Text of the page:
Third, Dr Singh as Prime Minister has surrendered before scams and corruption. This has raised a question regarding his own credibility and efficiency to lead the nation. The movement initiated by veteran social activist Anna Hazare has unmasked Dr Singh, his cabinet colleagues, members of the ruling alliance, bureaucrats and almost the entire machinery run by him. His tenure of the office will be remembered for people hitting the street spontaneously in protest against corruption.
And fourth, as Prime Minister Dr Singh has always failed to handle issues with authority. Uneasy relations and lobbyism in his cabinet still exists. This has made affairs tougher for him. This has helped Pranab Mukherjee to evolve with the image of UPA trouble-shooter. In fact, it is Mukherjee who had to answer all controversial questions in Parliament. Even after mass demonstration, it is Pranab Mukherjee who took the leading role in Parliament during the hot debate on the Jan Lokpal Bill.
In fact, when the government came under severe criticism over many issues, including the proposed Lokpal, Dr Singh decided to keep a safe distance and put all responsibilities on Mrs Gandhi and Mukherjee. His excessive dependence on other Congress veterans made him almost irrelevant in the policy-making of the UPA.
Undue importance to leaders like Mukherjee naturally annoyed others. One obvious example is the uneasy relation between Mukherjee and P Chidambaram. Almost during the entire term of UPA-II till date, both Mukherjee and Chidambaram have tried to show each other down.
As per reports, many of the UPA ministers are not even on talking terms. Added to this is the pressure made by coalition partners, particularly the Trinamool Congress. The tug of war between the Congress and the TMC in West Bengal has turned worse.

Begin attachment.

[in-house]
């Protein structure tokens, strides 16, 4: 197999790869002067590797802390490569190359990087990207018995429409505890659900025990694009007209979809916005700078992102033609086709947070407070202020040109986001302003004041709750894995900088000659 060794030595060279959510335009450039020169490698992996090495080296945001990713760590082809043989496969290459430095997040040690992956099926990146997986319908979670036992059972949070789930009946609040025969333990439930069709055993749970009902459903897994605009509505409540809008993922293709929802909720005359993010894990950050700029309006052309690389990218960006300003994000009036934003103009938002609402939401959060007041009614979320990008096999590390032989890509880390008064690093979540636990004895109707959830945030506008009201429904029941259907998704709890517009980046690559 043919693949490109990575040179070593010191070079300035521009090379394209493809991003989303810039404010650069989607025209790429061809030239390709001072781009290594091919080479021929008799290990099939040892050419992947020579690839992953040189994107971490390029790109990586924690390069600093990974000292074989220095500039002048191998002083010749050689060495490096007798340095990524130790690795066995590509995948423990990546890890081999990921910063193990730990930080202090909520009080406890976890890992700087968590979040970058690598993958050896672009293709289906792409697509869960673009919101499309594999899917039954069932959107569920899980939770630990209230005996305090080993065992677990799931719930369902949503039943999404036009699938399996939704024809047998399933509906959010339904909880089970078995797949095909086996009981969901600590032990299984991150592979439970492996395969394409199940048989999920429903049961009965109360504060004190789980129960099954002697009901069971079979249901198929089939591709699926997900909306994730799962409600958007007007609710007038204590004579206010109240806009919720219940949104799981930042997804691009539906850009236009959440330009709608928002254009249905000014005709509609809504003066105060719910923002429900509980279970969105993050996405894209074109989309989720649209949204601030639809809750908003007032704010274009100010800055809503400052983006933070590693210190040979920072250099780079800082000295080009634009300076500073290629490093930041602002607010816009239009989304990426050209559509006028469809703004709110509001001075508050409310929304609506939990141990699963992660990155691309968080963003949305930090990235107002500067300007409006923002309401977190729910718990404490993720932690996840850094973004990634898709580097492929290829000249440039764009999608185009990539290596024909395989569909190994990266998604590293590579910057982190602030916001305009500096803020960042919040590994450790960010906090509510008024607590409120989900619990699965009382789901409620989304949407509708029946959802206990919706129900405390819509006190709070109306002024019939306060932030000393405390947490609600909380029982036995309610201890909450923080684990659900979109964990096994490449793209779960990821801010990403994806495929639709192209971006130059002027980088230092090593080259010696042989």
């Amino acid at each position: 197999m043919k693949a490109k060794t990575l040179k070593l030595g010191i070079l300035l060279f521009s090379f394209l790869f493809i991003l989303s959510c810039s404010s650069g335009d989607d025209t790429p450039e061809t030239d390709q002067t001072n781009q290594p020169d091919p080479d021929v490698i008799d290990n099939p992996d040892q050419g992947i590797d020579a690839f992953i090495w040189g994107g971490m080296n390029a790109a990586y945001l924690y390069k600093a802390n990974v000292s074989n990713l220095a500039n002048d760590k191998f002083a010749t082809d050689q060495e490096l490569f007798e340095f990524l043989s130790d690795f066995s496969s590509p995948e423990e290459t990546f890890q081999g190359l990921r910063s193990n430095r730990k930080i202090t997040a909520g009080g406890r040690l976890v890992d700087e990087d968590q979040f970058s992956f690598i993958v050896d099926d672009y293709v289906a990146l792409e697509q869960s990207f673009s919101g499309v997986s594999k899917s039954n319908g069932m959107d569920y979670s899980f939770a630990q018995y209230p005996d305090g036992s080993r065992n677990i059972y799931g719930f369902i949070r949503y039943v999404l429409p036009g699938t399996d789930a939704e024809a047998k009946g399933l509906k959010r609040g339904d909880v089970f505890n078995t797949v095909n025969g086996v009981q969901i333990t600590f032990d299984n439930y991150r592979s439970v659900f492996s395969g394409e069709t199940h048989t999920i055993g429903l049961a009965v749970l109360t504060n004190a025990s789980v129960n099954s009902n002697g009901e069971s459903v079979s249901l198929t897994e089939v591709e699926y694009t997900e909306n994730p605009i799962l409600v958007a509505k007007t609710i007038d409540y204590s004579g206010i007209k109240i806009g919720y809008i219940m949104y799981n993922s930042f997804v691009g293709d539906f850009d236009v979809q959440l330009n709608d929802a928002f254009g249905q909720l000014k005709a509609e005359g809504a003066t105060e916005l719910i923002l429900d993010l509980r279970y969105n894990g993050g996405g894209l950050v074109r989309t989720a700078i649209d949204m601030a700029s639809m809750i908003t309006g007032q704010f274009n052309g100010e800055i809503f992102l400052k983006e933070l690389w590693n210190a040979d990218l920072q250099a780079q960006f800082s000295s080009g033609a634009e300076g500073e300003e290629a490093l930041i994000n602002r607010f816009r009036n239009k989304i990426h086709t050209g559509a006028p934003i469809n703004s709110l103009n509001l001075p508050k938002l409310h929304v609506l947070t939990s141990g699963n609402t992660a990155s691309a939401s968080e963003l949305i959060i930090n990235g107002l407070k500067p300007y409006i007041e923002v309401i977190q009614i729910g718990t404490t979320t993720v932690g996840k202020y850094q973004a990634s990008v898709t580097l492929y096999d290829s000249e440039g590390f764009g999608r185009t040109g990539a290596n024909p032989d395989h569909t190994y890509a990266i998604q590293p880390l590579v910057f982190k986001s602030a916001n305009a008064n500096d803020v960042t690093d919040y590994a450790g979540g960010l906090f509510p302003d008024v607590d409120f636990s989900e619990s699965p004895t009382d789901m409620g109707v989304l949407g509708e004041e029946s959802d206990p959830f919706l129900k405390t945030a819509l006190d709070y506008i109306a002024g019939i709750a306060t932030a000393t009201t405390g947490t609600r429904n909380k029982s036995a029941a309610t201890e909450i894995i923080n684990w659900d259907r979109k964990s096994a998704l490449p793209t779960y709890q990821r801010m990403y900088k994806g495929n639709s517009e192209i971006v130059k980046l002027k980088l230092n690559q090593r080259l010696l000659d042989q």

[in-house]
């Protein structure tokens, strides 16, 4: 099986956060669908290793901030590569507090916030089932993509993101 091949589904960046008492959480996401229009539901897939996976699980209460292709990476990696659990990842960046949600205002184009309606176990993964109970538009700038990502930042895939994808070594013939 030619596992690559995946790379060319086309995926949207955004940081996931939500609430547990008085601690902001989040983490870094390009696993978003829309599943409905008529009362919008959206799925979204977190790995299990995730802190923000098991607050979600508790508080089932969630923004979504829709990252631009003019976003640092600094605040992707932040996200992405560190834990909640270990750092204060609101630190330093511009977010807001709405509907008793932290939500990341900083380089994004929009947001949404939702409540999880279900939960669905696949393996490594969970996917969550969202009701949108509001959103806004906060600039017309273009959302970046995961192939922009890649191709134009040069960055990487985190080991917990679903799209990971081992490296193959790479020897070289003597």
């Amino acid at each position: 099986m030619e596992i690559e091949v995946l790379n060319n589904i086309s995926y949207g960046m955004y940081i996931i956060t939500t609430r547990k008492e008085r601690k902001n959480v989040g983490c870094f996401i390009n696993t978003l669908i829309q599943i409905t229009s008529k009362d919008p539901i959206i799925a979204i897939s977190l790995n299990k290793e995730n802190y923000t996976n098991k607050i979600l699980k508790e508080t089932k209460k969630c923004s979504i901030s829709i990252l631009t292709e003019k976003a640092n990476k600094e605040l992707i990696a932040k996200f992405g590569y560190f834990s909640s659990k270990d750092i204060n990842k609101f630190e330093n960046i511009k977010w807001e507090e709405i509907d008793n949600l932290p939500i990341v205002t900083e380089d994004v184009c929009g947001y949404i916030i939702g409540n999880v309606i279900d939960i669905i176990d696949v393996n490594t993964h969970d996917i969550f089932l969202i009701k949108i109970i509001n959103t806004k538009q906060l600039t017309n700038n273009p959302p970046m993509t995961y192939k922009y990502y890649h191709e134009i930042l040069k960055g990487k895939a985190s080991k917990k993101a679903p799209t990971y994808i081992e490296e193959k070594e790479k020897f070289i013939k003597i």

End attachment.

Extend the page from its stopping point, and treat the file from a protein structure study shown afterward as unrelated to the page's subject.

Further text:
Dr Singh has also failed to bring consensus in the UPA for the Presidential election. In fact, he has made no such effort to do that.
It is clear that the academic-turned-politician has failed miserably to deliver to the nation at a time when the region around has been evolving rapidly. Time’s assessment may indicate Dr Singh’s failure in economic affairs or something beyond. But for ordinary Indians, he lacks the required leadership quality to run a vast country like India. From the household affairs of the UPA to Parliament, Dr Singh has existed as a mere ornamental head of the government. The real power has remained with Mrs Gandhi and Rahul Gandhi. This is indeed unfortunate.
But there are still some opportunities for Dr Singh to go in for some damage control, not as Prime Minister, but as Union Finance Minister. Can he bring the derailed economy back on track in the changed global order? He can, if he decides to do things with authority. If he is not allowed to so by his party, he should resign. A respectable exit bears more significance for a personality like Dr Singh than holding power by facing humiliation. Is our Prime Minister ready to do so, both for his image and for us all for whom he has become a non-performer and maybe an “underachiever” for some?
(The writer is a freelancer based in Halakura, Dhubri)